Mental Health Care Program in Canada

One of the significant causes of health disparities in countries is socioeconomic status. Health inequalities are health disparities between certain populations that are systemic, preventable, unfair, and discriminatory. Health disparities consistently place those who are already marginalized in society in terms of poverty, gender, race, and origin at a health risk. In Canada, the government consistently provides measures to reduce the inequities; one of such programs is making mental health treatment accessible to the majority of the population.

Each year the government of Canada states its goal in the budget to provide fairness and equality for all Canadians: individual people, families, and communities. As such, one of the existing programs is “to invest $6 billion over 10 years for home care, and $5 billion over 10 years to support mental health initiatives” (Government of Canada, n.d., para. 15). These focused expenditures have the capability to enhance the welfare of all Canadians and are worthy of discussion.

Mental illness encompasses a wide spectrum of mental health problems defined by changes in thought, emotion, or behavior that are linked with suffering and decreased functioning. In research from Statistics Canada (2019), it has been demonstrated that “roughly 5.3 million people in Canada mentioned they needed some help for their mental health;” however, at the moment of the data collection, these needs were merely satisfied (para. 3). Hence, the discussed program would eliminate inequalities in all provinces in Canada via strengthening community-based mental health promotion and interventions.

There are several organizations involved in the implementation of the intervention. First, the national government has made a concerted effort to improve access to mental health services. Next, the department of health has committed to collaborating with the Canadian Institute for Health Information to evaluate the performance of the program (Moroz et al., 2020). Finally, the provinces in Canada are adopting proactive plans to increase access to mental health experts by expanding the availability of therapists and utilizing virtual technology to overcome geographic constraints.

Programs that provide care in the primary and care settings have been shown to be beneficial in enhancing access and conveying intervention programs while also generating returns on investment. More importantly, they display potential for future delivery of psychological therapies to key populations via stepped care models (Mental Health Commission of Canada, 2018). By coordinating treatment, community-based mental care provision and tiered care models can minimize wait times and expand mental health support, making this governmental intervention highly successful.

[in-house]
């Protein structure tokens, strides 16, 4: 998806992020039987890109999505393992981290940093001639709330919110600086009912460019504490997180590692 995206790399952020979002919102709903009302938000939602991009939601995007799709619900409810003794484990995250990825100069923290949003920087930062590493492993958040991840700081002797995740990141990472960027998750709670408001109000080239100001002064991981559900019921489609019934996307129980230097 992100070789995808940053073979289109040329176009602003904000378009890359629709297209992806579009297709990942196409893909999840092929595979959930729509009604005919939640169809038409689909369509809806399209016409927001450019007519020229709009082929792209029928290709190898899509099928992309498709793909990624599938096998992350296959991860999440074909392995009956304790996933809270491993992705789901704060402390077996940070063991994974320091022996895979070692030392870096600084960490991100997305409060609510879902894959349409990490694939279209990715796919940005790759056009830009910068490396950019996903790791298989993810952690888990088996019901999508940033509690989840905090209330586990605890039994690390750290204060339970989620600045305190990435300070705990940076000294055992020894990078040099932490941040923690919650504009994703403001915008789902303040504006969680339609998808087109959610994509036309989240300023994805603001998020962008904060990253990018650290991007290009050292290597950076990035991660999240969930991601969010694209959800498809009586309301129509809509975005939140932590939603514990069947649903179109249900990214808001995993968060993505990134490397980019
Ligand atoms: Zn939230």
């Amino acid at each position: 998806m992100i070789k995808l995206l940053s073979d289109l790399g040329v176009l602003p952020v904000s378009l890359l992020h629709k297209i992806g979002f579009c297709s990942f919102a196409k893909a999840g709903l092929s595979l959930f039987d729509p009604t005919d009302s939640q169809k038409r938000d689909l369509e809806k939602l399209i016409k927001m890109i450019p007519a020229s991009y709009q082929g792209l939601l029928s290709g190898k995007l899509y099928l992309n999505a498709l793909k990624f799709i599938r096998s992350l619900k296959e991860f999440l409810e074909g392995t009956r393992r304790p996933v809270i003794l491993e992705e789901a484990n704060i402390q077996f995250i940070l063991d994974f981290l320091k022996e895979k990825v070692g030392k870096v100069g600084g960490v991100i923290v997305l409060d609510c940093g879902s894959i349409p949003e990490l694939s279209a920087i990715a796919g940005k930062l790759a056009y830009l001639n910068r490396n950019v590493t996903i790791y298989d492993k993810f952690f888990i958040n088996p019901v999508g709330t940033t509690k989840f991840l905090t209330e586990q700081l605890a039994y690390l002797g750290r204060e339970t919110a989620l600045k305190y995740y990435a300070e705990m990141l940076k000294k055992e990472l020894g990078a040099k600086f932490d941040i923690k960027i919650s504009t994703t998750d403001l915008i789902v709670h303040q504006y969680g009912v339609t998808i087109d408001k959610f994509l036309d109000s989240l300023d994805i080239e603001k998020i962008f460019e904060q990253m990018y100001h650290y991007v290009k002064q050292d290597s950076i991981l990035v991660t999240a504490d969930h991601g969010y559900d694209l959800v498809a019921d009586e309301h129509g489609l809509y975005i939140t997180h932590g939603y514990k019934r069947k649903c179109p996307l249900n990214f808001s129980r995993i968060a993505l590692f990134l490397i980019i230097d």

Public health practitioners in the United States can learn several lessons from that experience that might improve population health. Namely, it is valuable to Provide money to assist the expansion of cost-effective patient care measures, such as expanding access to psychotherapists and e-mental healthcare solutions. Moreover, it would be beneficial to grant funds to improve the administration and assessment of new initiatives being introduced across the country. Finally, there is a need to deliberate about and devote funds to the establishment of a centralized national organization to review the mental health initiatives that are being implemented across the country.

Thus, Canadian data reviewed here demonstrates that public and primary care-based prevention and treatment programs and treatments enhance access to care, providing more value to patients while saving healthcare money. As the number of reported mental health issues and illnesses rises, health leaders should be aware of the measures needed to reorganize the mental health systems to enhance mental health outcomes. This could be done through productive, value-based options, as well as advocating for capital assets and the sharing of best practices.


Government of Canada. (n.d.). Budget 2017: Chapter 3 – a strong Canada at home and in the world. Web.

Mental Health Commission of Canada. (2018). Strengthening the case for investing in Canada’s mental health system: Economic considerations. Web.

Moroz, N., Moroz, I., & D’Angelo, M. S. (2020). Mental health services in Canada: Barriers and cost-effective solutions to increase access. Healthcare Management Forum, 33(6), 282–287. Web.

Statistics Canada. (2019). Mental health care needs, 2018. Web.

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